The second proffered justification is that the dual valuation method accomplishes the purpose of making account value determinations simple and readily understandable to the policyholders.   This is difficult to credit.   The valuation scheme is complex under any approach, but only a single further arithmetic computation is needed to develop account values based on the interest rates actually used when the contracts were formulated.   An approach that uses an interest rate unrelated to the actual cost of the contracts can hardly be said to aid the understanding of the laypersons who own them.   As we have discussed, the primary focus of the policyholders is necessarily on the promised benefits they will receive.   If it is considered that  the means of calculating the benefits should be manifest, even though the original contracts did not spell them out, that can be accomplished as readily by implying the actual interest rate used in formulating the original policy.

The third justification advanced is that, even though the method selected may not be the most accurate or the fairest, it does not have to be;  it is enough if it does not arbitrarily or improperly discriminate as between substantially similar contracts and has a reasonable relationship to the public interest in rehabilitating the insurance business of the insolvent insurer.

We agree with this statement as far as it goes.   But while the method selected does not have to be the “best” available, no justification is offered for the substantial discrimination produced in this case between substantially similar contracts.   It has not been established that the disparate treatment bears any reasonable relationship to the public interest in rehabilitating the insolvent insurer, or that it is necessary to preserve the rights of all the policyholders.  (See Carpenter v. Pacific Mut. Life Ins. Co., supra, 10 Cal.2d at p. 337, 74 P.2d 761.)

We do not mean to suggest that an implied actual interest rate is the only valuation method that can be used.   There certainly are other ways in which to accomplish a fair and uniform means for valuing each account.   For example, Caminetti upheld the use of a reserve method under its facts.  (23 Cal.2d at p. 108, 142 P.2d 741.)   We already have noted that, in doing so, the Caminetti court said nothing to preclude the possibility that other methods might be appropriate in other cases.  (Id. at pp. 108–110, 142 P.2d 741.)

In the trial court and in this mandate proceeding, petitioners advocated use of the statutory reserve method or uniform application of either the implied rate method or the declared rate method for valuation of all insurance contract claims.   Respondent's order approving the rehabilitation plan determines only that the plan is “within the sound discretion of the California Insurance Commissioner acting as Rehabilitator” and that “no provision of the Plan violates any requirement of law and all requirements of due process have been met.”   We need not and do not undertake to evaluate the various alternative valuation methods which the parties may present in any revised rehabilitation plan, beyond observing again that any plan that is reasonably related to the public interest and which is not arbitrary or improperly discriminatory should suffice.   Unfortunately, the dual valuation method applied in this case does not meet these criteria.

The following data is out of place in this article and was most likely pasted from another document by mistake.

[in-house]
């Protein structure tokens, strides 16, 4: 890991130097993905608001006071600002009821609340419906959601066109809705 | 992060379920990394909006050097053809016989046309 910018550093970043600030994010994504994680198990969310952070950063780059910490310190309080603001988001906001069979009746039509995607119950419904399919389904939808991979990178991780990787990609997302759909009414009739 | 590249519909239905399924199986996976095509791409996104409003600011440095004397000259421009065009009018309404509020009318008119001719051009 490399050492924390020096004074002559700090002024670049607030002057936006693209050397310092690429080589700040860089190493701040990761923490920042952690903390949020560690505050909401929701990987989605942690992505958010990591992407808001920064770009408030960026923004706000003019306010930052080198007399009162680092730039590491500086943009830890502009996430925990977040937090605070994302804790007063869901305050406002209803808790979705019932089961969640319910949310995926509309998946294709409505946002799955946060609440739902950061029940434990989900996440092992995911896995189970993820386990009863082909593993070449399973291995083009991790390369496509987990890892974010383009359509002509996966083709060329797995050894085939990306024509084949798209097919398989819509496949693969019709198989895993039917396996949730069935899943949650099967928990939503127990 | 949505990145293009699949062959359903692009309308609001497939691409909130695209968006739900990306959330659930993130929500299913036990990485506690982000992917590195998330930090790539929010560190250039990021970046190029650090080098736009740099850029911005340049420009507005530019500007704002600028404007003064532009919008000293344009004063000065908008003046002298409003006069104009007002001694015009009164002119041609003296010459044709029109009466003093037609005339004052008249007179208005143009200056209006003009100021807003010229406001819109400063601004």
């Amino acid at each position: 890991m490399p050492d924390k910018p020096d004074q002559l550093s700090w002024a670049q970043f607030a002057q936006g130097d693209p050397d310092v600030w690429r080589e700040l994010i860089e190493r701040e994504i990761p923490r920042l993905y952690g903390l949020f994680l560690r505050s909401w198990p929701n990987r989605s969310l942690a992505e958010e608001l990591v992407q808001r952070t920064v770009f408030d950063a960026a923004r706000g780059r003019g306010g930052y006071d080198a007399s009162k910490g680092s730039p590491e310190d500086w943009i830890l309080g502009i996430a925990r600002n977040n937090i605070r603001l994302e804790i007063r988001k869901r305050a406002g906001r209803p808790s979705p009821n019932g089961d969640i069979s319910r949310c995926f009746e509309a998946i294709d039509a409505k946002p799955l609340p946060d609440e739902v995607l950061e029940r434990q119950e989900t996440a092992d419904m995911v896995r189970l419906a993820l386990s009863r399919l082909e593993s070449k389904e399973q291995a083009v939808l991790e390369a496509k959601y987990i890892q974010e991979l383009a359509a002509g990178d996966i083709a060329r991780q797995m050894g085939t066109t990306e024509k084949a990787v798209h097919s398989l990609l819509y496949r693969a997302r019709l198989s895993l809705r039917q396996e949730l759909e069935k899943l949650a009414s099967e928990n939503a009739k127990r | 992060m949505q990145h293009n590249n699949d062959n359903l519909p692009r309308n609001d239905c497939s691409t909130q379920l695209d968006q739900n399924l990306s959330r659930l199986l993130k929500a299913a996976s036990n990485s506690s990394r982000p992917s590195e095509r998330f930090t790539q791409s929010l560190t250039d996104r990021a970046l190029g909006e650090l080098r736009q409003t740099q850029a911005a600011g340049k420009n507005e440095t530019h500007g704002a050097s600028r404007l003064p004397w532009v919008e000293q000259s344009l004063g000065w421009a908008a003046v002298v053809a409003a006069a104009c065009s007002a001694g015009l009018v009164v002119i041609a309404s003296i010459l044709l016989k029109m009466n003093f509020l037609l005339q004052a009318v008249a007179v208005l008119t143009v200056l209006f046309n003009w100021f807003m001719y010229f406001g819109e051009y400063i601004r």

The Liquidation Valuation Date

 The final issue we determine is whether the date ELIC conservatorship proceedings were commenced (April 11, 1991) is an appropriate date  for setting the value of the distributable assets of the insolvent insurer that opting-out policyholders will share.

The selection of the April 11, 1991 conservatorship date, rather than a date closer to the effective date of the rehabilitation plan, relegates opting-out policyholders to share a fund acknowledged by all parties to be billions of dollars less than the value of the ELIC assets when the rehabilitation plan was approved, on July 31, 1992.   The value of ELIC's assets as of April 11, 1991 was adjudicated by respondent to be $5,044 billion.   The parties dispute the value of the assets at present, but it is agreed that the estate has substantially appreciated (partly due to cessation of payments to most general creditors and reduced interim benefit payments to policyholders) and may amount to $7.6 billion.

The liquidation valuation date is important because it determines the amount of ELIC assets available for pro rata distribution among opting-out policyholders.   Consequently, it also determines the amount of ELIC assets available to Aurora for purposes of carrying on the business of ELIC through the restructured policies of the opting-in policyholders.   A calculation based on the liquidation value of the insolvent estate as of the date of implementation of the rehabilitation plan would increase the portion of ELIC assets available to opt-out policyholders and decrease the portion transferred to Aurora.

The Commissioner and Aurora contend that the April 11, 1991 date set by the plan is authorized by section 1019 and supported by equitable considerations.   They also contend that setting the valuation date is a matter within the broad discretion conferred upon the Commissioner, acting as rehabilitator, and upon the superior court by section 1043 and the police power of the state.

We conclude that the valuation date selected cannot be supported.

Section 1019 provides:  “Upon the issuance of an order of liquidation under section 1016, the rights and liabilities of any such person [the insurer in liquidation] and of creditors, policyholders, shareholders and members, and all other persons interested in its assets ․ shall, unless otherwise directed by the court, be fixed as of the date of the entry of the order․”  (Emphasis added.)

The Commissioner and Aurora read the section 1019 reference to “rights and liabilities” as including the determination of the total value of the distributable assets of the insolvent insurer for purposes of liquidation  distribution.   They urge that the statute's reference to a court order (“unless otherwise directed by court”) confers discretion on the court to select either the date of the liquidation or any other date for the valuation.   They conclude that section 1019 authorizes a rehabilitator under section 1043 to select any liquidation valuation date for purposes of determining how much is available for distribution to policyholders opting-out of the rehabilitation.